However, some people–and Susan is one of them–experience bloating only, with or without distension of the stomach.
Not surprisingly, a lot of research has gone into IBS and bloating, but an answer is still elusive, mainly because there are so many underlying possibilities for why bloating occurs. This explains why a treatment that works miracles for one patient will do absolutely nothing for the next.
One patient, for example, eliminates gluten from her diet and she’s cured. The next eliminates gluten, but remains as bloated as ever only now she grievously misses her croissants. A third eliminates gluten, is maybe 50% better, but then adds acupuncture and is almost cured.
If bloating is bothersome, try these steps
Start with these four useful diagnostic approaches, two DIY and two we can help you with.
1–Food sensitivity elimination diet. If a particular food is an issue, you’ll usually get an answer by following an elimination diet. For two weeks, completely eliminate all dairy, egg, corn (and corn products), gluten grains, citrus, and soy (and soy products). If you’re feeling better at the end of the two weeks, add one food group back, wait three days, and see how you feel. If OK, add the next, and so on. The way you feel will help you identify the culprit. If you’re feeling exactly the same after the elimination period, then food sensitivity is not an issue and you can move to the next steps.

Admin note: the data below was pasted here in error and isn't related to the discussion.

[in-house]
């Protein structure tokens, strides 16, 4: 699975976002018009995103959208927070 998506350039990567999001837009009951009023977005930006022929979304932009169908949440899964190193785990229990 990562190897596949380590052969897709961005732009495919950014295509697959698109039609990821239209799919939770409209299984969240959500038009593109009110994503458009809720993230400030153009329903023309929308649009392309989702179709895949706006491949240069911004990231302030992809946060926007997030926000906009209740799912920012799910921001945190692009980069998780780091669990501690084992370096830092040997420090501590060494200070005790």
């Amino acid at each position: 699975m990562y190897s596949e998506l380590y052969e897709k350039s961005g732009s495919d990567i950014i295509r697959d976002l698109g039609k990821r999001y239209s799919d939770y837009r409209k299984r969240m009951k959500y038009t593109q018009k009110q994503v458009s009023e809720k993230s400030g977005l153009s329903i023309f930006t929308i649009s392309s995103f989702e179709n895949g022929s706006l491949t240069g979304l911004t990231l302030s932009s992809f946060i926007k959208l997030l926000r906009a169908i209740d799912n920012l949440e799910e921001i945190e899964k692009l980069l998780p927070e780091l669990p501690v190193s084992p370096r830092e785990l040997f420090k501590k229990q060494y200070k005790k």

2–Reduce FODMAPs. A lot of recent research has shown that reducing foods containing FODMAPs can help IBS and bloating. The letters stand for fermentable oligosaccharides, disaccharides, monosaccharides, and polyols, which are all gas-producing, short-chain carbohydrates that can cause bloating, constipation, diarrhea, and other symptoms in susceptible people. Your response to a low-FODMAP meal plan is a useful diagnostic test in itself.
Here’s an overview on eliminating and re-introducing FODMAP foods. If you’d like the guidance of a nutritionist, click here. Unlike many programs, the low-FODMAP approach is not a lifetime commitment. Many suspect foods can be reintroduced once your symptoms are under control.